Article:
Michael McDonald reports for Bloomberg News:
While the court action may take months or years, it’s being closely watched as it may provide guidance in other states where similar legal battles have arisen, said Amy Monahan, who teaches law at the University of Minnesota in Minneapolis. Rhode Island is also unusual because, unlike in California, where court rulings have sided with labor to protect benefits, there is little precedent to guide the outcome, she said.
“Other state courts will watch because they’d love to come up with a way to address this area that makes sense,” Monahan said, calling it “a compelling case.”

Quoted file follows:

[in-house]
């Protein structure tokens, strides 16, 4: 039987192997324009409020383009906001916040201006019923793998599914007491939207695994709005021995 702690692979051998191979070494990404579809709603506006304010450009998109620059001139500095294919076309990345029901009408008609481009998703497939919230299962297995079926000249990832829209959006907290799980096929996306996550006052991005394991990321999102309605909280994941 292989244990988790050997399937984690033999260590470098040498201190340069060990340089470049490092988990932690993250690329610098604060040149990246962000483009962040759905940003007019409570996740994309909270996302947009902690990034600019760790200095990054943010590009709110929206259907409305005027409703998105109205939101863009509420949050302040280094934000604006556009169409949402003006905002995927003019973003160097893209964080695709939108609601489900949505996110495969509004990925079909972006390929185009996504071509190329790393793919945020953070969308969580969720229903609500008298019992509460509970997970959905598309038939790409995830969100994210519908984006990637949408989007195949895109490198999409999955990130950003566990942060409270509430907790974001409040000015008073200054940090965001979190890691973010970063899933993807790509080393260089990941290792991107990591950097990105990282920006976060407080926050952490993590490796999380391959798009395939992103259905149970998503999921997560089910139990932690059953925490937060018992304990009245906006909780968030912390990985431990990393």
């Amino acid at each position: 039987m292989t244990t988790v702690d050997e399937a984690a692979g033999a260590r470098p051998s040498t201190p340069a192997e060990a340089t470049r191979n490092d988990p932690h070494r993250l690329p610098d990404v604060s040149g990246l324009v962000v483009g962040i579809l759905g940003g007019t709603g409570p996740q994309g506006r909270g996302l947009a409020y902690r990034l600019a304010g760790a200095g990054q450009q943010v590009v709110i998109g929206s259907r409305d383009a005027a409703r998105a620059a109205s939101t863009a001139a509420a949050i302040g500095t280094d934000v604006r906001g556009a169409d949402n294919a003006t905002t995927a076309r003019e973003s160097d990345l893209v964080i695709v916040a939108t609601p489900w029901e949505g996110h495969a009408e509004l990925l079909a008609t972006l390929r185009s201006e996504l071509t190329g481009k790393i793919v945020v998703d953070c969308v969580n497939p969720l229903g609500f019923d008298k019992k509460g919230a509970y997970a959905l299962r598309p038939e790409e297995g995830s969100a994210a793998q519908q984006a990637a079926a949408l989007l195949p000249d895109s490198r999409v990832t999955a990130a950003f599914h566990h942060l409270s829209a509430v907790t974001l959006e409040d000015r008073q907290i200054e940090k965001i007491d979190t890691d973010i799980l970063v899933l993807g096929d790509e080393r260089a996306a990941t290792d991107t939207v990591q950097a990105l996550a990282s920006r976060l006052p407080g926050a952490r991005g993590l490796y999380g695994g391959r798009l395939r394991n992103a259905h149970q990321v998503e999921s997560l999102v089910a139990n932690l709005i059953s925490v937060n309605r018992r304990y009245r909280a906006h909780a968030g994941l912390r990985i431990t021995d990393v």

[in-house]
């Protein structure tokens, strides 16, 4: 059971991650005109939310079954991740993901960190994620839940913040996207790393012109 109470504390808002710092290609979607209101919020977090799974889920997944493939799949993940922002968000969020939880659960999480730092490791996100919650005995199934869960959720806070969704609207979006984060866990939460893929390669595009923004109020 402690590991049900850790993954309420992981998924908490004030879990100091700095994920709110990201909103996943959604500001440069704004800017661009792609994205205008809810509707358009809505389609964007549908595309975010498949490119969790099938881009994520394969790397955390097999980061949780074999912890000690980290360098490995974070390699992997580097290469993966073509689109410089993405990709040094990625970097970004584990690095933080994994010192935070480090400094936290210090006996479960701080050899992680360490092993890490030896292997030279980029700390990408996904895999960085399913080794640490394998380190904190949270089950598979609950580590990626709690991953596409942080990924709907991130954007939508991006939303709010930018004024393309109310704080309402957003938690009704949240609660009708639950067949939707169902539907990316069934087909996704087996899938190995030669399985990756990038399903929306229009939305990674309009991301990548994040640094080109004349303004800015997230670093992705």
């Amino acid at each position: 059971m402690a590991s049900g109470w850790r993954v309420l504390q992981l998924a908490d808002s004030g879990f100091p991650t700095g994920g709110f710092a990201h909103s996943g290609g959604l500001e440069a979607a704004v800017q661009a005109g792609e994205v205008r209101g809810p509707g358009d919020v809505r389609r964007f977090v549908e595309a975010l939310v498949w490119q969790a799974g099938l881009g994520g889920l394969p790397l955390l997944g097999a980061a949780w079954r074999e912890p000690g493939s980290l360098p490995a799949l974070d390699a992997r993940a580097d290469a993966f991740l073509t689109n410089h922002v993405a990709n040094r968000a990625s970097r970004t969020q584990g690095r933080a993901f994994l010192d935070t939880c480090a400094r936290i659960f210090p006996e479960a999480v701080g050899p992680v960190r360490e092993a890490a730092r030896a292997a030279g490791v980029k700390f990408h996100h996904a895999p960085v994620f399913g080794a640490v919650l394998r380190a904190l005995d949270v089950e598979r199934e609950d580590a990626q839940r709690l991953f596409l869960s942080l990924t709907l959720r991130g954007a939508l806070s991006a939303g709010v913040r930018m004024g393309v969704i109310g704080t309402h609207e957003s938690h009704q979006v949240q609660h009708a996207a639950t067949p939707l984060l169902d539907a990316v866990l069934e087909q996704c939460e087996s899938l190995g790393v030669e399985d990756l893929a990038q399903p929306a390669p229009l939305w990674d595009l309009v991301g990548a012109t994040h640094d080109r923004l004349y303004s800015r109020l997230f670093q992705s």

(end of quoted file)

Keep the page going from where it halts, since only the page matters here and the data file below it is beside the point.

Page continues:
“Rhode Island has it all: a poorly funded plan and really widespread changes,” she said. …
The law provided “a dramatic punctuation” to efforts by U.S. state and local governments seeking to control retiree costs as pension-plan losses drained assets, said Ronald Snell, a senior fellow at the National Conference of State Legislatures in Denver. …
“[Raimondo] deserves credit along with others,” said David Walker, president of the Comeback America Initiative, a nonprofit public-policy group in Bridgeport, Connecticut. “She had the courage to campaign on the need for pension reform and to make tough choices, even in the face of significant union opposition.”
• Related: Study: RI pension bill ‘a good approach’ – and it may be legal (Nov. 4)
(photo: Ted Nesi/WPRI)